In November, 1957, Jo Ann's first Gone disk, "Wait A Minute", started burning up the airwaves in New York. Over the next two years, Jo Ann released a series of first-rate 45s, such as "You're Driving Me Mad", "Happy New Year Baby" (written by Neil Sedaka and Howard Greenfield), "You-oo", and the two-sider "Mama (Can I Go Out Tonight)" (written by Bo Diddley) backed with Jo Ann's own "Nervous".

By late 1959, with the payola scandals knocking Alan Freed out of the picture, and George Goldner's gambling problem forcing him to sell Gone (and End, and Roulette, and a dozen other labels) to Morris Levy, it was time to make a move. She signed with ABC-Paramount in 1960, and immediately had her first national chart hit with "A Kookie Little Paradise". The flip side, "Bobby Bobby Bobby", was obviously a tribute to her then-beau (though soon-to-be-ex-beau) Bobby Darin. Unfortunately, ABC usually saddled Jo Ann with sugary "pop" material, and the few times she recorded really good stuff (like her own tune "Duane", a love song to Duane Eddy, complete with "twangy" guitar), the label didn't promote it properly. She did get a featured spot in the Joey Dee film Hey! Let's Twist singing "Let Me Do My Twist" (see the clip here - WOW!), but by mid-1962 her records were no longer selling, and after two years Jo Ann left ABC-Paramount behind her.

Signing with Cameo Records out of Philadelphia, she scored her biggest all-time hit right out of the box, with "I'm The Girl From Wolverton Mountain" (an answer record to Claude King's "Wolverton Mountain", obviously). But once again, Jo Ann's career took another shot in the foot when the follow-up, "Let Me Do It My Way", failed to chart.

The record featured here was Jo Ann's last 45 under her own name, and it was her best. "Mother, Please!" was based on a popular commercial (at the time) for Anacin pain relief, written by Kal Mann and Dave Appell. Appell's killer band (and the Cameo-Parkway studio group) The Applejacks back up Jo Ann on her super-tough vocal, with super-tough lyrics describing a girl who longs to get out there and, uh, "live a little", despite the warnings from her irritable mother about how rotten all men are - "You know I've got to take love and live a little/and what will be, will be/sure, you feel tense and irritable/but don't take it out on me!" Sounds like Mother was a wild child who got knocked up and daddy ran off, leaving her to raise little Jo Ann with the knowledge that all men are creeps (and I'm sure Mom is "tense and irritable" for more reasons than having a daughter that won't listen to her).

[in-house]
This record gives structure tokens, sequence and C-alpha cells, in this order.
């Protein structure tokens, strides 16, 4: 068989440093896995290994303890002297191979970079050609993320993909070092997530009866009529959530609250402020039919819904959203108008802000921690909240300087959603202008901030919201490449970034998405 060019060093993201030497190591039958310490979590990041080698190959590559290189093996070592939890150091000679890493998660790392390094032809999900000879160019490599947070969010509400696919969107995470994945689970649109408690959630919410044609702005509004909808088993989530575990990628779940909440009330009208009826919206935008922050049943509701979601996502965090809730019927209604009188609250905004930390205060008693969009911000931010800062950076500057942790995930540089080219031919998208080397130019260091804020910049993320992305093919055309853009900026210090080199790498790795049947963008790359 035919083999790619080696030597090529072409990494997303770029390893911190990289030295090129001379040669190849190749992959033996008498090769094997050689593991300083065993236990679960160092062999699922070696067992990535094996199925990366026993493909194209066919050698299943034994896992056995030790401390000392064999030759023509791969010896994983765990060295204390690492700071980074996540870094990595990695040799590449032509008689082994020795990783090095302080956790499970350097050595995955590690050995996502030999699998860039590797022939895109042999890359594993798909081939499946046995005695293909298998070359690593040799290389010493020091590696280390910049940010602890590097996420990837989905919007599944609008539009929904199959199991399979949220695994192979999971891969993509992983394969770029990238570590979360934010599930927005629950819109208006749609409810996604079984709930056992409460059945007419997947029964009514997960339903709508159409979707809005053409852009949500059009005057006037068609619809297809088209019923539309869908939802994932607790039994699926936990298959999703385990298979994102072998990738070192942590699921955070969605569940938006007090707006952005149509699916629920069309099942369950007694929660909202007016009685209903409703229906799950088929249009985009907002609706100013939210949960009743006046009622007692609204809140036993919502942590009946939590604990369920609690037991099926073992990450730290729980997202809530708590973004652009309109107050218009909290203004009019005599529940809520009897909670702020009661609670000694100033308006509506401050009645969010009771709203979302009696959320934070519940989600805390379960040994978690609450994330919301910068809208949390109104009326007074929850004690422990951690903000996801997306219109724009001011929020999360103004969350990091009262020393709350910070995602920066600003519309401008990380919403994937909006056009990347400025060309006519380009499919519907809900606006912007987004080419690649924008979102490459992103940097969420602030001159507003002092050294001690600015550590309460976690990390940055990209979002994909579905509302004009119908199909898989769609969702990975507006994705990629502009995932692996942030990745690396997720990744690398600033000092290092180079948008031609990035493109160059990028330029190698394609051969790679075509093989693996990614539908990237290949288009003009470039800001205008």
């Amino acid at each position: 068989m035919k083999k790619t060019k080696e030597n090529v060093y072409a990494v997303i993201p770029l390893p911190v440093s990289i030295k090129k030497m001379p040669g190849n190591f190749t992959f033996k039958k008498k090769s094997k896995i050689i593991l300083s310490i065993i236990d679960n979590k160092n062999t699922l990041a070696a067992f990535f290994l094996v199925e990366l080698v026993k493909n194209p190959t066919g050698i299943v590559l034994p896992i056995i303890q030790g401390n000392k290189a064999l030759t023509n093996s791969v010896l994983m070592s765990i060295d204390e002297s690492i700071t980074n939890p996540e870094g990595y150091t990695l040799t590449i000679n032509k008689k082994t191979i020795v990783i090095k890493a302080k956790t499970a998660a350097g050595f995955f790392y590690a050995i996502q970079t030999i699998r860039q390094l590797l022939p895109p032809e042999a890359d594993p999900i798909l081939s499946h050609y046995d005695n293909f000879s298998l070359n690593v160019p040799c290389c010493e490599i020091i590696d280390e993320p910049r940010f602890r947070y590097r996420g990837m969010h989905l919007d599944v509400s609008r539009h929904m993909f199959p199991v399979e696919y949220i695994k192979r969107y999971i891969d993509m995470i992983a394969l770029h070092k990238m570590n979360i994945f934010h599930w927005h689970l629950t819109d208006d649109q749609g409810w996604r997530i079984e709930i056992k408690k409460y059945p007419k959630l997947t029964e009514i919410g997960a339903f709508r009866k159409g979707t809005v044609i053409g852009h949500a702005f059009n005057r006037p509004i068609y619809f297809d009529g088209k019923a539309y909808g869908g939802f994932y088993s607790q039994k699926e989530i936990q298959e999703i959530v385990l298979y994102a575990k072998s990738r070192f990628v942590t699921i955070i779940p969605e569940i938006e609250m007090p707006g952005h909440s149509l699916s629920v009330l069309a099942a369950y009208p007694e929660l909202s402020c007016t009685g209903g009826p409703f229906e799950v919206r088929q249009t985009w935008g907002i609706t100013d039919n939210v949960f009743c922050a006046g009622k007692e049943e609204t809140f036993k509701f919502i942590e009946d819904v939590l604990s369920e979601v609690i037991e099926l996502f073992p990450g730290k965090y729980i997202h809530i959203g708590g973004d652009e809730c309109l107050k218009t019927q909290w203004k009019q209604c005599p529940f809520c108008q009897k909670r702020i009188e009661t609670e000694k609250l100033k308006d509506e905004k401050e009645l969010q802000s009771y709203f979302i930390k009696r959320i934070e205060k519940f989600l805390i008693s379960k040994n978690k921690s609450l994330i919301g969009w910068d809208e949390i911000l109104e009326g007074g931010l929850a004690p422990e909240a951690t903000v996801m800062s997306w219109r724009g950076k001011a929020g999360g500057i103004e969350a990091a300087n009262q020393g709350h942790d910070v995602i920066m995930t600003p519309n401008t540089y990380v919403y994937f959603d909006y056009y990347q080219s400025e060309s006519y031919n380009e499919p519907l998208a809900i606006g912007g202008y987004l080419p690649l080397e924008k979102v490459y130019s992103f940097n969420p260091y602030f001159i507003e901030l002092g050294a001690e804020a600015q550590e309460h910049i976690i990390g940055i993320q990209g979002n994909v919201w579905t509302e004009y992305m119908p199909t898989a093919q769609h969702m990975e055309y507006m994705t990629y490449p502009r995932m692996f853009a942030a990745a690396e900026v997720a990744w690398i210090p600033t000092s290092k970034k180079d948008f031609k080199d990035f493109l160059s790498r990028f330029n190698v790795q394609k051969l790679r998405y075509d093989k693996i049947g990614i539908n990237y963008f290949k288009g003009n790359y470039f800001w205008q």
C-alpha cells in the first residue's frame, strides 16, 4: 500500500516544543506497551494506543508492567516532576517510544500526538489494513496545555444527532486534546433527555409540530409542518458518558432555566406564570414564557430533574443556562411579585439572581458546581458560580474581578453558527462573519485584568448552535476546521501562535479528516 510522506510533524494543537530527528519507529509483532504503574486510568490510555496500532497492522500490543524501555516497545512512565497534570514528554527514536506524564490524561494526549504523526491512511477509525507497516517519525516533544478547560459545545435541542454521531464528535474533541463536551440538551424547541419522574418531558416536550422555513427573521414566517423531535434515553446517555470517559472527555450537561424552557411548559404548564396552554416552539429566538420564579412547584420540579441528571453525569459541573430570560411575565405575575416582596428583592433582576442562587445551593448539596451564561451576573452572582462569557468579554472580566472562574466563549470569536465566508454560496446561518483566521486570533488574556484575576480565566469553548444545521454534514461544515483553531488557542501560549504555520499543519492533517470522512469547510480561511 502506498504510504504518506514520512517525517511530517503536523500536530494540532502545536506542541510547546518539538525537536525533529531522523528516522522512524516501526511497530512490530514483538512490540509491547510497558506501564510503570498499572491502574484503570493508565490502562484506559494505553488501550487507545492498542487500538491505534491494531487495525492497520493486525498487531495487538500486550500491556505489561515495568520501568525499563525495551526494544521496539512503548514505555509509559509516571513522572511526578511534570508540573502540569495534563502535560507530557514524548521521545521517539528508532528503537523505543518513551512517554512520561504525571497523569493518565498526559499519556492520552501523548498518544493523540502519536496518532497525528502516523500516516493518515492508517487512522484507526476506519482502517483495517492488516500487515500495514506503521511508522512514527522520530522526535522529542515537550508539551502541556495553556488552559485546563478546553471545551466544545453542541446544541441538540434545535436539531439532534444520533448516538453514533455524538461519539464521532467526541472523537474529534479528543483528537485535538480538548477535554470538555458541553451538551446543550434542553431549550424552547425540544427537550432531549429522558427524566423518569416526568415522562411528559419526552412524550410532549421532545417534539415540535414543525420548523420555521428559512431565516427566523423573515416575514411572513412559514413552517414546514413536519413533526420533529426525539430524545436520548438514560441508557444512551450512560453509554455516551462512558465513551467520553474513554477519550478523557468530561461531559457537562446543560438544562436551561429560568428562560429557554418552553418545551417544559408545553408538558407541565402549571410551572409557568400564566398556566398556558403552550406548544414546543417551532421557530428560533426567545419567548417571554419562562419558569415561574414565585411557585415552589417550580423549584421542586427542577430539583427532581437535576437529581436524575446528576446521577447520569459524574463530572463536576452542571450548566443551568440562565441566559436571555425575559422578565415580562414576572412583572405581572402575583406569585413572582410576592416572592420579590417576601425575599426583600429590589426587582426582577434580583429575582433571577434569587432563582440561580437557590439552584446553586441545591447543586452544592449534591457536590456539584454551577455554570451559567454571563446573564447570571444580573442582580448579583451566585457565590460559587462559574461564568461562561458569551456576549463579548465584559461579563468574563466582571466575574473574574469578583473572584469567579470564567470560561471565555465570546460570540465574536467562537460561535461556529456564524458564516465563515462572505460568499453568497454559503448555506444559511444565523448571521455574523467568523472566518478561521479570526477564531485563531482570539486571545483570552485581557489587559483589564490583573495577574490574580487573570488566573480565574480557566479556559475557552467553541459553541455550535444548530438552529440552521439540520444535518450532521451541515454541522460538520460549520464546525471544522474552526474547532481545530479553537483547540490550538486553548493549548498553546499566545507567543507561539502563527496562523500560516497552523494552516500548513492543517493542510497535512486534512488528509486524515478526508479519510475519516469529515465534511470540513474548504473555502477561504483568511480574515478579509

After this 45, Jo Ann got married to record producer (and former member of her backing band) Troy Seals. They teamed up to make a few 45s as "Jo Ann and Troy" for Atlantic in 1964-1965 (and even had a minor hit with "I Found A Love Oh What A Love"). They also made several appearances on Dick Clark's "Where The Action Is" in 1965, but early in 1966, Jo Ann decided to retire from the music business and raise a family, and she's never looked back. She's still around, but has decided to have her legacy speak for itself. We miss you, Blonde Bombshell.

Jo Ann Campbell - Mother, Please! (Cameo 249) - 1963

Monday, February 24, 2014


Ah, yes, we return to those heady days of 1963, and another bit of lunacy from the Cleopatra label, which I've discussed at great length before.

I literally have no idea what to say about this one. I can't even understand the words. Only thing I CAN say is that it's got a good beat, it's easy to dance to, and the personnel on this record are Kenny Clay on "lead" (you can't really say he's singing here), Timmy Scudder, Butch Henry, and Melvin Edwards. Oh, and since the last post about Cleopatra Records, I found out that the label was out of Hazlet, NJ (exit 117 on the Parkway to my fellow New Jerseyans), NOT New York. KIND OF LIKE THE 2014 SUPER BOWL.

The Tabbys - Hong Kong Baby (Cleopatra 1) - 1963

Monday, February 10, 2014


HEY!!! Remember me???

Been a busy boy these past few months - got a new (and better) job, and I got engaged to my long-time girlfriend!! Planning the wedding now, but I had a few hours on my hands today, so....

I always found it fascinating (and fun) when classic rock and rollers (as opposed to classic rockers) remade songs by other classic rock and rollers. Examples - Elvis remaking Chuck Berry's "Promised Land" in 1974, Buddy Holly remaking "Bo Diddley" or Chuck's "Brown Eyed Handsome Man", and Jerry Lee Lewis remaking.....well, anything.